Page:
Read This Now: Denial is My Spiritual Practice

Some book ideas are so brilliant, you kick yourself wishing you’d had them. Eat Pray Love was one of those. (Convince a publisher to pay you an advance to travel around the world to get over your divorce? I’m all in for that... except the divorce).  

Denial is My Spiritual Practice: And Other Failures of Faith is another one of those “wish I’d thought of that” titles. But my admiration goes way deeper than my envy over Elizabeth Gilbert’s book. Here is a book that deeply resonates and that I gratefully admire. I’ve been on somewhat of a personal crusade to embody “World’s Okayest” lately, and this work shares a similar ethos: life is messy, grief-riddled, traumatic even. It is also beautiful, interesting, and grace-soaked.


Martha Spong and Rachel Hackenberg are the co-authors of this book of essays, weaving together scripture, personal narrative, and spiritual reflection. Works by multiple authors can be a tricky business; sometimes readers find themselves adoring one and merely tolerating the other. These two wise and funny clergywomen are well matched while being distinct voices from one another. Rachel* previously authored Writing to God and Sacred Pause, and Martha edited and contributed to There’s a Woman in the Pulpit. (I’ll admit, I’m longing for a solo effort from Martha. Pretty please?) 

The book is organized into nine sections, with twin essays in each section. The format makes it easy to read in small doses, but the writing is so immersive, you may find it hard to put down. Many of the experiences described in this book are harrowing—an abusive ex, a terrible car accident, a rape during college—but because Martha and Rachel are skilled narrators, the book is no parade of woe. They both embody the preaching dictum to “preach from your scars, not your wounds,” without sacrificing the immediacy and authenticity needed for such explorations to edify, encourage and illuminate.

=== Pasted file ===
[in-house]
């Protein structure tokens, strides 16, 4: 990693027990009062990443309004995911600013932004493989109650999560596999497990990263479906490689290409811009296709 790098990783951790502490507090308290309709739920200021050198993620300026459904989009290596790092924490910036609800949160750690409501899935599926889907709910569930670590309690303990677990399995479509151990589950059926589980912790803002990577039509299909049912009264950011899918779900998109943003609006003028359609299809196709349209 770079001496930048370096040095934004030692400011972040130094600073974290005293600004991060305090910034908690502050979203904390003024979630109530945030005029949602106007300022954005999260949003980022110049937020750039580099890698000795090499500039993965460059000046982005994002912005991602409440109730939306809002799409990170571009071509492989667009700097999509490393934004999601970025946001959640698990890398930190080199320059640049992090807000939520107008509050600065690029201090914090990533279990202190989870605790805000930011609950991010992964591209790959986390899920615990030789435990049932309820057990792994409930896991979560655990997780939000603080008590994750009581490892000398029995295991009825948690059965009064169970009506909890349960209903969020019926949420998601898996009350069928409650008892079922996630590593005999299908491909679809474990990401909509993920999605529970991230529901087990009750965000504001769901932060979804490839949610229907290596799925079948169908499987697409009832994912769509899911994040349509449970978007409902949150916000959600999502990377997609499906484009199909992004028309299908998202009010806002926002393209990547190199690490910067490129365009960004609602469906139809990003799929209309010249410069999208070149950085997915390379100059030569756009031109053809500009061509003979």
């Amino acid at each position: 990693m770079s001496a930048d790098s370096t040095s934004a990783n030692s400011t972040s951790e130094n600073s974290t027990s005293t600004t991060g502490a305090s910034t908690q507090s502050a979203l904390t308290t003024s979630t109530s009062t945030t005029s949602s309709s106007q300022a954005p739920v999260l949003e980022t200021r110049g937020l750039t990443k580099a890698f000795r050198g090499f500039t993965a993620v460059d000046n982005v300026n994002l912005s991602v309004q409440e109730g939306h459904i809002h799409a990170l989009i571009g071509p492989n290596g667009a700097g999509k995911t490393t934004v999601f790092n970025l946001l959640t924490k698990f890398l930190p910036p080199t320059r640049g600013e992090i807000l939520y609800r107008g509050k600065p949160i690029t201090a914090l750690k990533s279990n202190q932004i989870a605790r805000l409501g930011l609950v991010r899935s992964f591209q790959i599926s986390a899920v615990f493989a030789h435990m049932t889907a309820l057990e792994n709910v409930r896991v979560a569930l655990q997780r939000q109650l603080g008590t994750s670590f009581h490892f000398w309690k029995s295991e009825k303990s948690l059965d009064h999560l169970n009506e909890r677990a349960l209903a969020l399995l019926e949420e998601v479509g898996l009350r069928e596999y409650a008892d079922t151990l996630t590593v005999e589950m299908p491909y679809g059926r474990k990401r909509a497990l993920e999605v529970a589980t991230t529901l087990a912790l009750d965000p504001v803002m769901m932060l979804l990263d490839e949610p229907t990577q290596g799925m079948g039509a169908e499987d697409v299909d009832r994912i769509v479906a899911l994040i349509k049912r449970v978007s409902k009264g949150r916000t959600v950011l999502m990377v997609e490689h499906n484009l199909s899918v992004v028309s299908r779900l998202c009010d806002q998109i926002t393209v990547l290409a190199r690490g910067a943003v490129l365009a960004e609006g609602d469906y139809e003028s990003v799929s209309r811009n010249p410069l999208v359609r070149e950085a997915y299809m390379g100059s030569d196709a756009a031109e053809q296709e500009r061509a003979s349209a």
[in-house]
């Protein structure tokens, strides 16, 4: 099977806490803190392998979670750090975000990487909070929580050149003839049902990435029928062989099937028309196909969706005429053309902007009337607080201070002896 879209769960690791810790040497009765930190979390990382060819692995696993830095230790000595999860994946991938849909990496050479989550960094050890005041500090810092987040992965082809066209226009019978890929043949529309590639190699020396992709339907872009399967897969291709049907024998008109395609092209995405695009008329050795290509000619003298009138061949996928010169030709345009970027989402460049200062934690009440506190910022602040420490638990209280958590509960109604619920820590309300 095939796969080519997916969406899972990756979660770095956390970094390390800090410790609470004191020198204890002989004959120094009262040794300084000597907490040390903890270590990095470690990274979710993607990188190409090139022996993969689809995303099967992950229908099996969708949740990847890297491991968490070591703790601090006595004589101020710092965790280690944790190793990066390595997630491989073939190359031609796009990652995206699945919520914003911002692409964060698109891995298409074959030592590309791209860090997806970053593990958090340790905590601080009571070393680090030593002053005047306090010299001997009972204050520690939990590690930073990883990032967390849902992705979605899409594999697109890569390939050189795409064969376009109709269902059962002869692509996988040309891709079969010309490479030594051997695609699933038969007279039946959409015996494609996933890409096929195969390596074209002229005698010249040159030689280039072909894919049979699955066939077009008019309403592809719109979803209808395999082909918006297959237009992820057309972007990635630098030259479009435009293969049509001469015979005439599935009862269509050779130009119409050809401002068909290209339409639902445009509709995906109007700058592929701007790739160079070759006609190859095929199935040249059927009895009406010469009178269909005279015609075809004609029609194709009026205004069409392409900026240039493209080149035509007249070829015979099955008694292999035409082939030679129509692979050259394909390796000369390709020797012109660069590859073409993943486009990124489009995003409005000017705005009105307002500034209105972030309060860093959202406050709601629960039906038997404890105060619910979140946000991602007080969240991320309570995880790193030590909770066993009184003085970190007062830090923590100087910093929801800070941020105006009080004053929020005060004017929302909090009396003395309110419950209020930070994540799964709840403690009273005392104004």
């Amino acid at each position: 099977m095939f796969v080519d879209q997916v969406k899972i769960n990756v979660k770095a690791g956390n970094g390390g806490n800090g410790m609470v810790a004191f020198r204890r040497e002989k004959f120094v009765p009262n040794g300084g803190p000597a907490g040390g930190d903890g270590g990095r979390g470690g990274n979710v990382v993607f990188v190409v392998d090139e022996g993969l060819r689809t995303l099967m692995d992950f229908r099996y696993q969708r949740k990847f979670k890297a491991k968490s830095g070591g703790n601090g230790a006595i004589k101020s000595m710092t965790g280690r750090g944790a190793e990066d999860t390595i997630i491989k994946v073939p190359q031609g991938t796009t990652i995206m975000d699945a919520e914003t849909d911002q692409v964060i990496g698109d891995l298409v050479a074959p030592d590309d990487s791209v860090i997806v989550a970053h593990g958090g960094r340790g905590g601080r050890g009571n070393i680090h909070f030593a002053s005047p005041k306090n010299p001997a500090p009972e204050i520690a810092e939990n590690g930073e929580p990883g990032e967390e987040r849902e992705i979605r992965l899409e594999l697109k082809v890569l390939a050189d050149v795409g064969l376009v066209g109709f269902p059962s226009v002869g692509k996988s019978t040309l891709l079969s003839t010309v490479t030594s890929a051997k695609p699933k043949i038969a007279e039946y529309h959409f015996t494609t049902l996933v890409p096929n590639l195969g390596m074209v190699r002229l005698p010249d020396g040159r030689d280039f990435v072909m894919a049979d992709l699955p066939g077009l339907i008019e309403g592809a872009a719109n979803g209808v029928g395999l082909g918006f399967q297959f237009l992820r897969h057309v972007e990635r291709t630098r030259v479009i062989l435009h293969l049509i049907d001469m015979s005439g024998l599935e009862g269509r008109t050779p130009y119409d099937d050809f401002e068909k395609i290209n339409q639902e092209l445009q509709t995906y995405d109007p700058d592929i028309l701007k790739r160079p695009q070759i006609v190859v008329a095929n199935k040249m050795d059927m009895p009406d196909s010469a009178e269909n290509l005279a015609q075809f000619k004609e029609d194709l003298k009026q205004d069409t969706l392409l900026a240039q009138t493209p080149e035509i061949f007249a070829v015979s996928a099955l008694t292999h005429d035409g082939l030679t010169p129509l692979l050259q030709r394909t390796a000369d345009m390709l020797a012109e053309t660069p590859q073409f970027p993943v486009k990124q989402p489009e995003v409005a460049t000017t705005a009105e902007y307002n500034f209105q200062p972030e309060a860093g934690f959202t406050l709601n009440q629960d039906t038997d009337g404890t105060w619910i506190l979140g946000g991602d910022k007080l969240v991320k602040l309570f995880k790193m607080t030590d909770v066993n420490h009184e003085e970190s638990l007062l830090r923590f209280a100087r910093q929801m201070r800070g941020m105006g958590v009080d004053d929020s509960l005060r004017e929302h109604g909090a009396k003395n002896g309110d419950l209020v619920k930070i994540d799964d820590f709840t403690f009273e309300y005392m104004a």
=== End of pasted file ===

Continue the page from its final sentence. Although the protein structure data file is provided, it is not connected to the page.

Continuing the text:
Many readers know my deep love of singer-songwriter Carrie Newcomer, bard of the sacred ordinary, whom I’ve credited with providing the soundtrack of my life for some two decades. The careful observations and warm turns of phrase in this book struck me as very Newcomer-ish. Many ideas here made me mentally (and in some cases audibly) gasp. Martha writes about the reaction of extended family when she comes out to them and observes, “Maybe it shouldn’t have surprised me that the people who expressed the least interest in my inner workings were the most put off by knowing something true about me.” Boom, ouch, and wow.

Denial is My Spiritual Practice bills itself as a "companion for the wondering and struggling... The authors offer their own stories as evidence that God remains, both when faith fails and when faith finds new understanding.” It is, and they do, and God does. 


*I hope they’ll both forgive the informality of my referring to them by their first names. Part of this is that I’ve known both of them personally and as colleagues for many years. The last name convention feels a little distancing. I admire them both for what they write and who they are!